Scott Hayner was one of several research students who worked on the project as part of Columbia University’s Center for Urban Real Estate. While it was only a university project, with no actual sand being moved, he said there was considerable pushback at the time. “The crux of the argument against it was people who heard about the proposal without seeing the complete reasoning. They said, ‘It doesn’t make sense; it’s not financially viable; you’re ruining lower Manhattan.’ What they didn’t realize was that a hundred years ago, Manhattan was smaller than what it currently is. Battery Park and other areas have been created from dredged or landfill material.”
The project was not simply about thinking of ways to build new real estate to house further Walgreen’s and Dunkin’ Donuts. Hayner said LoLo took a complete look at what made a borough a home — accounting for transportation, infrastructure, residential housing, even shoreline concerns for rising tides.
“[The project] wasn’t just about dredging additional land. Some of these other aspects were why this made a lot of sense,” he explained. “Connecting lower Manhattan by train to Governors Island, then a natural progression into Red Hook. It’s pretty widely agreed that Red Hook lacks public transportation compared to the rest of the city. It’s much cheaper to build a subway doing the techniques we looked at where you use precast concrete tubes, pull them down to the bottom of the water, and then fill in dredged material on top of the new subway tunnel. The method is enormously less expensive than building a tunnel under the river.”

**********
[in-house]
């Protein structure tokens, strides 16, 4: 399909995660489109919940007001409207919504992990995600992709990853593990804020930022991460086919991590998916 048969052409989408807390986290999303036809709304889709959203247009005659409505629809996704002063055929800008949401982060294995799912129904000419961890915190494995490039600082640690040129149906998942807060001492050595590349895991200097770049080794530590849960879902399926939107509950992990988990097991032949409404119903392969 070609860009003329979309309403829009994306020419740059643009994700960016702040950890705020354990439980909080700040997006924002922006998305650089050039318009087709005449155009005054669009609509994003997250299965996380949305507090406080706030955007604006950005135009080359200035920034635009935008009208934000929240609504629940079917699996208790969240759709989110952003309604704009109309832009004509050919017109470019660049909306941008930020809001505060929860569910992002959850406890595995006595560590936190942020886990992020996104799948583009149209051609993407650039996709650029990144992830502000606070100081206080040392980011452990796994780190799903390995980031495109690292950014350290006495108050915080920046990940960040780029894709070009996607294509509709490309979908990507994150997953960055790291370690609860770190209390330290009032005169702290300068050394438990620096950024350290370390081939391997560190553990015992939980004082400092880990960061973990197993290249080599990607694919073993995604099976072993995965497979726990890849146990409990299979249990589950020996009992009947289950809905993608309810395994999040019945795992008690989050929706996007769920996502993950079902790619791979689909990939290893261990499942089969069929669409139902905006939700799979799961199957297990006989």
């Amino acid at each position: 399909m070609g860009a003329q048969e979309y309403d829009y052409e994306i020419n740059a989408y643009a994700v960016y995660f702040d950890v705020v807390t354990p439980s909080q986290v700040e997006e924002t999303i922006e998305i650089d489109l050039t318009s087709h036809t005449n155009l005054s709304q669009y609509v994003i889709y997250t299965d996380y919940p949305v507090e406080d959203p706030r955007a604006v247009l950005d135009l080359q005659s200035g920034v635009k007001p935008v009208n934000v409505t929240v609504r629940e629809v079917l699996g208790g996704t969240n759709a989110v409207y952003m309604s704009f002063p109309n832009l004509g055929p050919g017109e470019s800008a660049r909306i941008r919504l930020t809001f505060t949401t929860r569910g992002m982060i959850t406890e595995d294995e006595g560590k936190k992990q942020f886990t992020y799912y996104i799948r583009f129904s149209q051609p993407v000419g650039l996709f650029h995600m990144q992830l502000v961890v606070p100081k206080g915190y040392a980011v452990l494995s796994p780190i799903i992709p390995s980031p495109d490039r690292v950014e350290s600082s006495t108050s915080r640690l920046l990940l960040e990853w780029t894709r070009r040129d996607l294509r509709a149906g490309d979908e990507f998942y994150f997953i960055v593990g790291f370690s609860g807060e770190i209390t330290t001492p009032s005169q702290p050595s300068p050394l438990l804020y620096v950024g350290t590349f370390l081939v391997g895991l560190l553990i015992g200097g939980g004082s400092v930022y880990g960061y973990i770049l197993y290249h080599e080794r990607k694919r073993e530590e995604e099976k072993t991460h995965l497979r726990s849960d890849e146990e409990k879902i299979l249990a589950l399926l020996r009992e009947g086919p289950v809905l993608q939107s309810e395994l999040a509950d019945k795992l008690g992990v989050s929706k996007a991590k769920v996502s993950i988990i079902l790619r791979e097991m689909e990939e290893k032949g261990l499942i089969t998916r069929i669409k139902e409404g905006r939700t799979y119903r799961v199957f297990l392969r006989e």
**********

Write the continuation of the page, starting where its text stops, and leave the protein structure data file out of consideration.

Professor Steinberg is a historian of the metropolitan area’s ecological history and admittedly, neither a fan of LoLo nor Frankenborough. “When you’re talking about expanding New York City, these ideas go back to the nineteenth century,” Steinberg said. “The modeling that has been done with respect to sea levels in New York’s surrounding waters suggests there is a twenty-five to seventy-five percent chance that by the middle of the Twenty-First Century the water will rise eleven to twenty-one inches. So within thirty-five years that will aggravate the problems of coastal flooding. And I’d be concerned about building anything in the riskiest zone.”
While no one has ever attempted a Frankenborough in the middle of New York Harbor, Steinberg has a point. In addition to the land reclamation of Battery Park City and Liberty Island, New Yorkers have been playing mad scientist with Mother Nature for centuries.